Center for Property Rights

Pres⁠i⁠den⁠t⁠ f⁠i⁠xes federal land grab

By: The James Madison Institute / 2018

Late last year, President Trump and U.S. Interior Secretary Ryan Zinke announced a decision to reduce the size of two national monuments in Utah by 2 million acres. While the move was broadly applauded by Utah’s elected officials and local citizens, the mainstream media cried foul. The New York Times called it “the looting of America’s public land,” while the Washington Post said the president’s declaration would “aggressively undermine the measures his predecessors took to preserve precious lands and resources.”

The truth is, President Trump made the right decision – one that protects federally owned lands and benefits local workers and economies. Here are three things that must be understood to appreciate this decision:

1. The federal government owns approximately one of every three acres in the United States.

In states west of the Mississippi River, federal ownership is approximately one of every two acres. In Utah, the federal government owns almost 70 percent. This does not mean the land is left off limits and unproductive. In this case, much of the land is available for citizens to produce their livelihoods and enjoy recreational activities such as letting their cattle graze, timber harvesting, fishing and hunting, resource development, motorized recreation, and tribal collection of wood and herbs. In other words, the lands are publicly owned and the public has access to much of them.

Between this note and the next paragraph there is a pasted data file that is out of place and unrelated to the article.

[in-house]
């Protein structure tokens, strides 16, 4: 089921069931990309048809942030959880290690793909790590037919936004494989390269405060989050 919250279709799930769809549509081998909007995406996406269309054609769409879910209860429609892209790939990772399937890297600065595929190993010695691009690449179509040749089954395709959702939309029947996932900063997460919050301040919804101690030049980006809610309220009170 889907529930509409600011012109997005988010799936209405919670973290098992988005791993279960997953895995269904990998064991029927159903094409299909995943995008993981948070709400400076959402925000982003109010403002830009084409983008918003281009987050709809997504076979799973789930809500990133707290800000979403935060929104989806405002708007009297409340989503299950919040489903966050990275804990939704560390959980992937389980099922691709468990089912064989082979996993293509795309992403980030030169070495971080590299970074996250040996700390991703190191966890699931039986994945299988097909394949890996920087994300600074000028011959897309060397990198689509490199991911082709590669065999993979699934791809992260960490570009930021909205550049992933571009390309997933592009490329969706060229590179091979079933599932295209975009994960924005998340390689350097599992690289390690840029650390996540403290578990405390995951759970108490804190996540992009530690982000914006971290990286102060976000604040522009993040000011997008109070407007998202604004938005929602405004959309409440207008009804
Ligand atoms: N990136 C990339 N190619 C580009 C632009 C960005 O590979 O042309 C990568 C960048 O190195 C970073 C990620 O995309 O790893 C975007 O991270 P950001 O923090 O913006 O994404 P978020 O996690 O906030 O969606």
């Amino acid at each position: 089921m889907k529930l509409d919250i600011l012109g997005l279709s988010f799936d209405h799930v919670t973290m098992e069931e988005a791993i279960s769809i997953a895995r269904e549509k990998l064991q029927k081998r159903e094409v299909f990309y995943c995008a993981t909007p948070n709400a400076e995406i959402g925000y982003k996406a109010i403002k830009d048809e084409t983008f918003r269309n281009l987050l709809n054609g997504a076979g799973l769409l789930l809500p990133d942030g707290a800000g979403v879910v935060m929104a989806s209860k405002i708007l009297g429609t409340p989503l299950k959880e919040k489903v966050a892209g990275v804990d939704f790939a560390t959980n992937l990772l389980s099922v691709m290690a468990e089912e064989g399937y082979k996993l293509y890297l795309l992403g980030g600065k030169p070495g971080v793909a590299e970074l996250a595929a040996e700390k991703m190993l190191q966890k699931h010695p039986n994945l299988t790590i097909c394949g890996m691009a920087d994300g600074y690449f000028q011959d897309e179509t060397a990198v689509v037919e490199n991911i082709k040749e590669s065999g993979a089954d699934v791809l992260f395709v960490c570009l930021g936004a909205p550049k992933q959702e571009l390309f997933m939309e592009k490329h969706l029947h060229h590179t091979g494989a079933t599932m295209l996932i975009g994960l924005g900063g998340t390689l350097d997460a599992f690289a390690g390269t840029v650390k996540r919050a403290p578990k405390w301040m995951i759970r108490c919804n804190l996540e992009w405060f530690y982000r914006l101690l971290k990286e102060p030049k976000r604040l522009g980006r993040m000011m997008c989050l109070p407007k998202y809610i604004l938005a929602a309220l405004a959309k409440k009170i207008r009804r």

2. The Antiquities Act of 1906 severely restricts U.S. citizens’ enjoyment of “National Monuments.”

Within public lands, the Antiquities Act of 1906 authorizes the American president to designate land having historic or scientific interest as a “National Monument.” This can only be done on federal land by presidential proclamation, and the area protected is to be the smallest compatible. The first area to be designated as a national monument was Devil’s Tower, proclaimed by President Teddy Roosevelt in 1906 (and later featured in the movie “Close Encounters of the Third Kind”).

Land use within the borders of a national monument is severely restricted, eliminating the multiple uses previously mentioned that are enjoyed by the public. Currently, our nation is home to 117 designated “National Monuments.”

3. Presidents Obama and Clinton abused the Antiquities Act and weakened rural economies.

Over the years, past administrations have abused the Antiquities Act by designating new monuments with expansive boundaries or enlarging the borders of existing national monuments. Such sprawling designations restrict traditional uses of the land and weaken rural economies.

The two national monuments in the announcement originally were designated with borders that clearly overreached the narrow requirements of the Antiquities Act’s expressed intention for the area to be the smallest area compatible. President Trump’s actions modified the size of the two Utah monuments to fulfill this original intent. Thus, the Bears Ears National Monument (designated by President Obama) will be reduced in size from approximately 1.3 million acres to 228,000 acres. The Grand Staircase-Escalante National Monument (designated by President Clinton) will be reduced from nearly 1.9 million acres to roughly 1 million acres.

Matt Anderson, federalism policy director at the Utah-based Sutherland Institute, also heads the Coalition for Self-Government in the West. He noted, “President Trump’s decision to reduce these monuments allows us to still protect those areas that need protection, while at the same time keeping the area open and accessible to locals who depend on this land for their daily lives.”

While many would prefer that states be given control over federal lands, the president’s decision was widely applauded for opening public lands back to the people. JMI joins in this chorus of applause, for it is both appropriate and richly deserved.

Dan Peterson is the director for the Center for Property Rights at The James Madison Institute.